Revolution in Iran



Anti-Americanism in Iran

Support for the shah

The CIA coup; support for the Shah’s repression

The hostage crisis

From 1979 to 1981; Iranians held US diplomats after taking over the embassy

Carter lost the election to Reagan; the hostages were released as a show of good will toward Reagan

The Iran-Contra scandal

US sold arms to its enemy Iran in the mid-1980s, to get help freeing American hostages held by the Lebanese


The earnings were illegally diverted to a rebel movement in Nicaragua, the Contras

The process of demonization

Anti-US rallies; US as the

devil: “Death to America” becomes a popular slogan

America frames Iran

as the center of the axis of evil



Key characters in Iranian politics

Ayatollah Ruhollah Khomeini

Supreme Leader Ali Khameini

Former President Rafsanjani

Former President


Current President



Presidential Candidate






Iranian political institutions

Dual nature of institutions: Secular and Religious parallels

Result of intense debates during the revolution about the constitution

Supreme leader (



Ultimate veto power over most everything; vacillates between using it and not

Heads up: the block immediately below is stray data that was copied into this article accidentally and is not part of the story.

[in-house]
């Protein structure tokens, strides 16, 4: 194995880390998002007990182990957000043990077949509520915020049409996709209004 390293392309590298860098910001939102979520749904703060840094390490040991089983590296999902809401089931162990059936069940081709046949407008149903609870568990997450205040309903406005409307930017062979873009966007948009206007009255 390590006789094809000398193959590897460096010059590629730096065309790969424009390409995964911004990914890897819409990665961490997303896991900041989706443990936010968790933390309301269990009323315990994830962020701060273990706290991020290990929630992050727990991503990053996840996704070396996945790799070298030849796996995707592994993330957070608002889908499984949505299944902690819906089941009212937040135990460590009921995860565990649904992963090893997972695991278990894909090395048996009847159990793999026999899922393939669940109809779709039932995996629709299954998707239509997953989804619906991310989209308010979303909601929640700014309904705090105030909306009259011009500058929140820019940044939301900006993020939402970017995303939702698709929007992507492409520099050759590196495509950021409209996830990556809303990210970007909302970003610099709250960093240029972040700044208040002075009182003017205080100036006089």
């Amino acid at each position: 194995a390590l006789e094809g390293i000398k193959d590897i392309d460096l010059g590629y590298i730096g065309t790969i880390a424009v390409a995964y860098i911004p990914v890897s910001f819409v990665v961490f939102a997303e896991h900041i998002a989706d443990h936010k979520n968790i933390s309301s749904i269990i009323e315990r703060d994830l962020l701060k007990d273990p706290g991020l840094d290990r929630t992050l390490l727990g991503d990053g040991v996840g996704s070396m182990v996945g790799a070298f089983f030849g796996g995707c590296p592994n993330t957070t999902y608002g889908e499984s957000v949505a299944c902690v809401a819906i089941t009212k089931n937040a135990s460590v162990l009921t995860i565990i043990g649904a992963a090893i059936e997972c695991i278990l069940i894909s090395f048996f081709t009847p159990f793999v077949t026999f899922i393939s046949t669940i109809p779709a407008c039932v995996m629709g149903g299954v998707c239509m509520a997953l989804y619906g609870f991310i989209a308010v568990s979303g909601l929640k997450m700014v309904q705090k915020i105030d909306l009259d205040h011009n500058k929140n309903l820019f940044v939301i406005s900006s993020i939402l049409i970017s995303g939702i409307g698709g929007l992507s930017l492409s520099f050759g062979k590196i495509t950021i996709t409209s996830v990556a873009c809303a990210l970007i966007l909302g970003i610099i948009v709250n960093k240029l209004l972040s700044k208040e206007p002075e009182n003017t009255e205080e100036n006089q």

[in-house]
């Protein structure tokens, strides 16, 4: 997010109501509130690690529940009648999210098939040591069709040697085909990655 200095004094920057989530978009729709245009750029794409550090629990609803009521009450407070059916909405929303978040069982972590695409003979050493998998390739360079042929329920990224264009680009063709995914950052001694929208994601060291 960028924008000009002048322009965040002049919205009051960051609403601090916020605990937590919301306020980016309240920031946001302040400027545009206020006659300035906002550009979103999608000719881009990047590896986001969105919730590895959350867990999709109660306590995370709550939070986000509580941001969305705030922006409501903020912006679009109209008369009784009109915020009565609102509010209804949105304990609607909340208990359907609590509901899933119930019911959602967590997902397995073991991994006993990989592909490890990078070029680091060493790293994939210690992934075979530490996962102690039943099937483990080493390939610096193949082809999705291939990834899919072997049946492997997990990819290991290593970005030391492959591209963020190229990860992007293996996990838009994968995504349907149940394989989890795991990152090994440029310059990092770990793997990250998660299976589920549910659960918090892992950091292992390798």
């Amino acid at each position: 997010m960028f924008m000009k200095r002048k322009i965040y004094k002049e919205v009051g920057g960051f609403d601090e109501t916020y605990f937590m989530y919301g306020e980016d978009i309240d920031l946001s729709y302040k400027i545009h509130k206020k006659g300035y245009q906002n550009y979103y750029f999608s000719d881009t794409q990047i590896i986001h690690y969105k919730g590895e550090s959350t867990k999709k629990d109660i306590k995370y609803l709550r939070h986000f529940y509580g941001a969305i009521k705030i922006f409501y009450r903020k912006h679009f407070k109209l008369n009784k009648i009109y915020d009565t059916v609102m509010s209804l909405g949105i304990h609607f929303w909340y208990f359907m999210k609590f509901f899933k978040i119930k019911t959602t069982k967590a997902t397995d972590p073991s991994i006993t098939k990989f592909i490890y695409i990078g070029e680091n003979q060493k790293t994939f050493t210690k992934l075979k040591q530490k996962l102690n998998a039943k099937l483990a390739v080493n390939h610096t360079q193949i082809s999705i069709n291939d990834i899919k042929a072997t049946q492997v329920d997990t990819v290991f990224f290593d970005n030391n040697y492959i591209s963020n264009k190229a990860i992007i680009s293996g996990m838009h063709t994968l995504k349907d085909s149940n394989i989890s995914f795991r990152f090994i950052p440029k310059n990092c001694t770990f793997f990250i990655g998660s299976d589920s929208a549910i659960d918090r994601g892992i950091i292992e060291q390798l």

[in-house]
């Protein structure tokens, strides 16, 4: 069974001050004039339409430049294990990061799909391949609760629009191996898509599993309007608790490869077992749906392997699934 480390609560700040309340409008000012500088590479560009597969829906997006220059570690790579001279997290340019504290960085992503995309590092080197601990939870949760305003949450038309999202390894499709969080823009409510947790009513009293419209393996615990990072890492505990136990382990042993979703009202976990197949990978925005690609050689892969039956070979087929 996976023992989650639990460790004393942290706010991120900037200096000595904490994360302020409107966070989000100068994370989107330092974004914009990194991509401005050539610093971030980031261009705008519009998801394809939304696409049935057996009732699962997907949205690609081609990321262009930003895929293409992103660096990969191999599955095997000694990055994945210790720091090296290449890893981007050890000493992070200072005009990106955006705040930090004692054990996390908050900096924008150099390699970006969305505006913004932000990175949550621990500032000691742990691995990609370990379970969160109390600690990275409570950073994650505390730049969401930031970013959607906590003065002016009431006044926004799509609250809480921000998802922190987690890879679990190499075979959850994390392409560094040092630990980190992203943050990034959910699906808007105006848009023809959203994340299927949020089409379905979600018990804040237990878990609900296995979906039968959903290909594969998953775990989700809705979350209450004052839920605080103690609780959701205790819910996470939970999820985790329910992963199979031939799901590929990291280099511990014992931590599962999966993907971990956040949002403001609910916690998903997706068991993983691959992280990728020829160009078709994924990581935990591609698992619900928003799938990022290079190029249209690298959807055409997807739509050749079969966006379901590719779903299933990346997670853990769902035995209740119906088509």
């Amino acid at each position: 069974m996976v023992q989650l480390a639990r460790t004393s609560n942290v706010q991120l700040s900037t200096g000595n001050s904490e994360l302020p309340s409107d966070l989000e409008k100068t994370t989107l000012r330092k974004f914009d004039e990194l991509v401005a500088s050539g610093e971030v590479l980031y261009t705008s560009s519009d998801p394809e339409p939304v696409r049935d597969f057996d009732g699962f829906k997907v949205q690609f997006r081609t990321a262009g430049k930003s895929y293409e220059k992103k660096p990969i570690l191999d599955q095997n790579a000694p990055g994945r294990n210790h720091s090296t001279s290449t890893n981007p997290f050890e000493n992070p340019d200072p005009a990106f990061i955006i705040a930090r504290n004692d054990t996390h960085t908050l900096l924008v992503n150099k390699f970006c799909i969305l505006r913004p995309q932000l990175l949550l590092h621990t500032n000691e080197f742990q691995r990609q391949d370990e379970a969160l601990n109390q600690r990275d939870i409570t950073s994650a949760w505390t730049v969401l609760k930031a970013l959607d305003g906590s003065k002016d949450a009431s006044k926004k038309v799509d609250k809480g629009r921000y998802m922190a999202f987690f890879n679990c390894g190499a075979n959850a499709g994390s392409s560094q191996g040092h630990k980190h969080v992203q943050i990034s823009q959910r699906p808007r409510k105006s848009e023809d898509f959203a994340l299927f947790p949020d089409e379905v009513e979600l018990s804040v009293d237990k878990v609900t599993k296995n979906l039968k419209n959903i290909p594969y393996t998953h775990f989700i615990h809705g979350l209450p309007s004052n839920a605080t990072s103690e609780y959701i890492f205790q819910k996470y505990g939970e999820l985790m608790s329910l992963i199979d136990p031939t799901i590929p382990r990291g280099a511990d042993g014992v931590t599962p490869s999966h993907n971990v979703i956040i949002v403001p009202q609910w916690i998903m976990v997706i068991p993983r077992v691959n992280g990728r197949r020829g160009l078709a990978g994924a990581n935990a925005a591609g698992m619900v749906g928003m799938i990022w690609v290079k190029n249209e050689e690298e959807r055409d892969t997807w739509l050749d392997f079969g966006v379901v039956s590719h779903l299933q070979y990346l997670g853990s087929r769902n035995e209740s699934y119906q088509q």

Has strong appointment powers over the judiciary and the military

Like Plato’s philosopher-king; life term; elected by the Assembly of Experts


Strongest executive except for the


Independently elected


Contested and reasonably powerful legislative


Council of Guardians

Designed to keep any legislation from violating the


Also vets political candidates; appointed directly or indirectly by the supreme leader

Has vetoed every single reform law passed by the


in recent years

Expediency Council

Designed to resolve conflicts between the


and the Council of Guardians

In 2000, it





to pass

over the Council, but is now very conservative



Elected and unelected institutions in Iran

The process of vetting who can run for election is key to understanding how these institutions interact



Liberalism vs. clericalism in Iran

Political divisions